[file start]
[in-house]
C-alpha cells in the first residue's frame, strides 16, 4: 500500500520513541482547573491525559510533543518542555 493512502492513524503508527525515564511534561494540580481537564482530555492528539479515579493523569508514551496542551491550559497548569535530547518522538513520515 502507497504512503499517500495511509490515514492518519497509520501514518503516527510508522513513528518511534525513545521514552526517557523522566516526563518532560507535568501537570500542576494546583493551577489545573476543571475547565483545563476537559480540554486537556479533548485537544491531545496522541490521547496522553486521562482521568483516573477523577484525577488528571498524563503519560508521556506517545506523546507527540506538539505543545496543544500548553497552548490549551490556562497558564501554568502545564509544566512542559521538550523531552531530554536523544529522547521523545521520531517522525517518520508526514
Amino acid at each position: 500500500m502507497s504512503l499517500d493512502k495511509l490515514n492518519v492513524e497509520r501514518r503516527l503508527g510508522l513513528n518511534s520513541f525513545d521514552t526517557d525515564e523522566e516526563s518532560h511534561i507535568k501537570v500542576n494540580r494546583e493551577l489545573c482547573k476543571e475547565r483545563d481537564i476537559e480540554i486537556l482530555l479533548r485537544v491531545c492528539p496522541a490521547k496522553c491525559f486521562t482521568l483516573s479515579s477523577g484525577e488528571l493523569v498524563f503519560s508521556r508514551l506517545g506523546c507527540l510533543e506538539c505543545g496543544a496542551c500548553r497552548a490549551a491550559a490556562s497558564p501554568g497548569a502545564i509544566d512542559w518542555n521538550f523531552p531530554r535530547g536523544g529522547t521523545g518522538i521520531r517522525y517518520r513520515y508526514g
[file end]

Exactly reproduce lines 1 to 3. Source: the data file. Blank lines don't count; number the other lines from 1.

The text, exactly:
[in-house]
C-alpha cells in the first residue's frame, strides 16, 4: 500500500520513541482547573491525559510533543518542555 493512502492513524503508527525515564511534561494540580481537564482530555492528539479515579493523569508514551496542551491550559497548569535530547518522538513520515 502507497504512503499517500495511509490515514492518519497509520501514518503516527510508522513513528518511534525513545521514552526517557523522566516526563518532560507535568501537570500542576494546583493551577489545573476543571475547565483545563476537559480540554486537556479533548485537544491531545496522541490521547496522553486521562482521568483516573477523577484525577488528571498524563503519560508521556506517545506523546507527540506538539505543545496543544500548553497552548490549551490556562497558564501554568502545564509544566512542559521538550523531552531530554536523544529522547521523545521520531517522525517518520508526514
Amino acid at each position: 500500500m502507497s504512503l499517500d493512502k495511509l490515514n492518519v492513524e497509520r501514518r503516527l503508527g510508522l513513528n518511534s520513541f525513545d521514552t526517557d525515564e523522566e516526563s518532560h511534561i507535568k501537570v500542576n494540580r494546583e493551577l489545573c482547573k476543571e475547565r483545563d481537564i476537559e480540554i486537556l482530555l479533548r485537544v491531545c492528539p496522541a490521547k496522553c491525559f486521562t482521568l483516573s479515579s477523577g484525577e488528571l493523569v498524563f503519560s508521556r508514551l506517545g506523546c507527540l510533543e506538539c505543545g496543544a496542551c500548553r497552548a490549551a491550559a490556562s497558564p501554568g497548569a502545564i509544566d512542559w518542555n521538550f523531552p531530554r535530547g536523544g529522547t521523545g518522538i521520531r517522525y517518520r513520515y508526514g